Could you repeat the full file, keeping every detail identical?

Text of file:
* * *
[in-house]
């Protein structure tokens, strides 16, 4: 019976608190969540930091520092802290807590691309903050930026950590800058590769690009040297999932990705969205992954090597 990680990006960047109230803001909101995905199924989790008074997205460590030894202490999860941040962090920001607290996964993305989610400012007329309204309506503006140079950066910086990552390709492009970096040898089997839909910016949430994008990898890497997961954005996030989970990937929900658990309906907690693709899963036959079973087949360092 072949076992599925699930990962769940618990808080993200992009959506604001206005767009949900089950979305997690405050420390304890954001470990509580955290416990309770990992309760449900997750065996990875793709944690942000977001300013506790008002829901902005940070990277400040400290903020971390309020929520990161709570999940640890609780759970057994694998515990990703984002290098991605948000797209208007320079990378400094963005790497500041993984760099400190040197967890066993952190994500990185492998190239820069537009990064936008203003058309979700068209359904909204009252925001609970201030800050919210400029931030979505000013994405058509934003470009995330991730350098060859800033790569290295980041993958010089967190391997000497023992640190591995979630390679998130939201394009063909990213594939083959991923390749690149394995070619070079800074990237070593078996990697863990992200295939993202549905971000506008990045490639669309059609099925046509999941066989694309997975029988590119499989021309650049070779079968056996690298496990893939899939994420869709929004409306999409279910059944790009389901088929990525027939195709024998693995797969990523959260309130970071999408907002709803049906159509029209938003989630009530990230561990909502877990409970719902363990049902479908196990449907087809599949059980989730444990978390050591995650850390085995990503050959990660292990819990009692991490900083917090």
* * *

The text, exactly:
[in-house]
């Protein structure tokens, strides 16, 4: 019976608190969540930091520092802290807590691309903050930026950590800058590769690009040297999932990705969205992954090597 990680990006960047109230803001909101995905199924989790008074997205460590030894202490999860941040962090920001607290996964993305989610400012007329309204309506503006140079950066910086990552390709492009970096040898089997839909910016949430994008990898890497997961954005996030989970990937929900658990309906907690693709899963036959079973087949360092 072949076992599925699930990962769940618990808080993200992009959506604001206005767009949900089950979305997690405050420390304890954001470990509580955290416990309770990992309760449900997750065996990875793709944690942000977001300013506790008002829901902005940070990277400040400290903020971390309020929520990161709570999940640890609780759970057994694998515990990703984002290098991605948000797209208007320079990378400094963005790497500041993984760099400190040197967890066993952190994500990185492998190239820069537009990064936008203003058309979700068209359904909204009252925001609970201030800050919210400029931030979505000013994405058509934003470009995330991730350098060859800033790569290295980041993958010089967190391997000497023992640190591995979630390679998130939201394009063909990213594939083959991923390749690149394995070619070079800074990237070593078996990697863990992200295939993202549905971000506008990045490639669309059609099925046509999941066989694309997975029988590119499989021309650049070779079968056996690298496990893939899939994420869709929004409306999409279910059944790009389901088929990525027939195709024998693995797969990523959260309130970071999408907002709803049906159509029209938003989630009530990230561990909502877990409970719902363990049902479908196990449907087809599949059980989730444990978390050591995650850390085995990503050959990660292990819990009692991490900083917090």